Clearly, we have never seen anything like this: whole industries have been shut-down and large sections of society are adapting to a new (temporary?) way of living. Personally, I think that Covid-19 will be the trigger for many long-lasting changes in our ways of life. 
Whilst there are many negatives there are also signs for good and I hope that we, as a whole, reconsider some our behaviours and “wants” and place more emphasis and effort into being more considerate and mindful with less focus on pure commercialism for commercialism’s sake. I also believe that there will be a shift from wanting the best or the cheapest to thinking how brands and companies (re)acted in this unprecedented situation. Who took a hit for the sake of their employees? Who supported their suppliers and customers? Who worked for the greater good of their communities? These things will be remembered and will come into play in the future, not for all but certainly for some. 
Looking at the areas in which we provide market intelligence, insight and opinion I certainly think there will be changes. At a high-level, this relates to secure technologies and many have either been under-going change or are prime for disruption. We will be publishing another blog shortly looking at the level of impact that Covid-19 and the lockdown of large parts of society will have in terms of our forecasts; here we consider some of the more general trends and likely outcomes.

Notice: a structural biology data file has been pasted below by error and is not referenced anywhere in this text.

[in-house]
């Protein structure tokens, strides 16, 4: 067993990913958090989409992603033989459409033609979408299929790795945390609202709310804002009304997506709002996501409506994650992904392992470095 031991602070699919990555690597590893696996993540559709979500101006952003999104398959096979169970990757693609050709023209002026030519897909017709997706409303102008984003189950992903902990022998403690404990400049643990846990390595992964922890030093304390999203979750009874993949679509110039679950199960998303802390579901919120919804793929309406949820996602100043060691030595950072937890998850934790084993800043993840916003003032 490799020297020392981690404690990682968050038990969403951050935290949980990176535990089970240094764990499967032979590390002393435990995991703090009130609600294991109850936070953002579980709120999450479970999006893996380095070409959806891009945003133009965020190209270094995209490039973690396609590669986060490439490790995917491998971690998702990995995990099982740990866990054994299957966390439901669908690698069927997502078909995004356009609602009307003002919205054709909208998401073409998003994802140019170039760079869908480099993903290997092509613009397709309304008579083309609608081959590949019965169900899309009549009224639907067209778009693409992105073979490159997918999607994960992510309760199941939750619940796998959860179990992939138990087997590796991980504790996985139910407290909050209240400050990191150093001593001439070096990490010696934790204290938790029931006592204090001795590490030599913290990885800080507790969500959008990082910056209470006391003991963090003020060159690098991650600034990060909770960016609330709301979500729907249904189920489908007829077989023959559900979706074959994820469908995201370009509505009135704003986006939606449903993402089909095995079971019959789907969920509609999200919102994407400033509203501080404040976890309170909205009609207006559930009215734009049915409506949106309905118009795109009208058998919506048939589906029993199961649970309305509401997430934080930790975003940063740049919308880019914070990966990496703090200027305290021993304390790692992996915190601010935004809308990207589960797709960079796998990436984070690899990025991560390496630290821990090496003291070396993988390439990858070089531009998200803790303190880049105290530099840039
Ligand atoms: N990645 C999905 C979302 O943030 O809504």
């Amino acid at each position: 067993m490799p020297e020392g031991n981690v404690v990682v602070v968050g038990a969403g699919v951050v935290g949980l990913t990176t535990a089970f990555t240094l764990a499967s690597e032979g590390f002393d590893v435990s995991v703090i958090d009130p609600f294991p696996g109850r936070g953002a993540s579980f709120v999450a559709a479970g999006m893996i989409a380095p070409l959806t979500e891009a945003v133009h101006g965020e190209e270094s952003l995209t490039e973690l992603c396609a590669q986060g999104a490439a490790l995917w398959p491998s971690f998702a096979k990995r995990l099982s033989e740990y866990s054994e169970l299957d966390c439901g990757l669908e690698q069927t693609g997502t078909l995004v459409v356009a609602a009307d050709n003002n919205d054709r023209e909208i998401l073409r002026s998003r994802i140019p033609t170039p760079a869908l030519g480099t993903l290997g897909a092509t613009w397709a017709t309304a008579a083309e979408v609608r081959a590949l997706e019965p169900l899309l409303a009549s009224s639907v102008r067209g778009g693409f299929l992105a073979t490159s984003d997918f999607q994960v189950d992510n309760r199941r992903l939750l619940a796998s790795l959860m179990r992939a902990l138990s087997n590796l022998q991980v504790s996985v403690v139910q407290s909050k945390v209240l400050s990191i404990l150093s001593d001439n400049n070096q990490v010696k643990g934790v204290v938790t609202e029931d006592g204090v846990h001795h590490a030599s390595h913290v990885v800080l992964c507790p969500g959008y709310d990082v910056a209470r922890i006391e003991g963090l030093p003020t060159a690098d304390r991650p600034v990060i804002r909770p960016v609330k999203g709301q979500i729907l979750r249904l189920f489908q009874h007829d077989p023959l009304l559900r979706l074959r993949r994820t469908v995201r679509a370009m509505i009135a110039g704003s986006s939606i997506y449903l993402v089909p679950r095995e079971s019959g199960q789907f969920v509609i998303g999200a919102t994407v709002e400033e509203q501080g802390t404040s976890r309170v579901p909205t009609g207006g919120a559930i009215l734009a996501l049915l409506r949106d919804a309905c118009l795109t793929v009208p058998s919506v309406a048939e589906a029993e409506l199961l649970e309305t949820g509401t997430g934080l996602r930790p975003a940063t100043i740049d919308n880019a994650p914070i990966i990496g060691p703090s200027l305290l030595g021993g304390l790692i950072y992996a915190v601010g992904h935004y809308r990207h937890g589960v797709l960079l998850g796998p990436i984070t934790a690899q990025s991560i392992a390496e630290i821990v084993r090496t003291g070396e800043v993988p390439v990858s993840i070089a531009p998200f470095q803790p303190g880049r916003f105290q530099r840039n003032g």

Pandemic will Accelerate the Adoption of Secure Digital Solutions 
In many respects the virus is accelerating what we were already seeing, in terms of digitalisation and adoption of new technologies. Clearly there are areas where this is happening (e.g. payments and retail) although there are sectors which were in the middle of transformation and will now need to rethink if the paths they were on are still suitable or need revising (e.g. aviation). 
Not specific to our coverage but “tele-X” will certainly be boosted by people working and socialising remotely. Many schools have been quick to adopt more online teaching and healthcare is increasingly being done remotely in many countries where possible. Much has been made of Zoom and Microsoft Teams usage rocketing in the past three months. Whilst many companies/sectors have been slow to evolve before now there will be a recognition that employees are able to operate effectively remotely. Much more is being done online.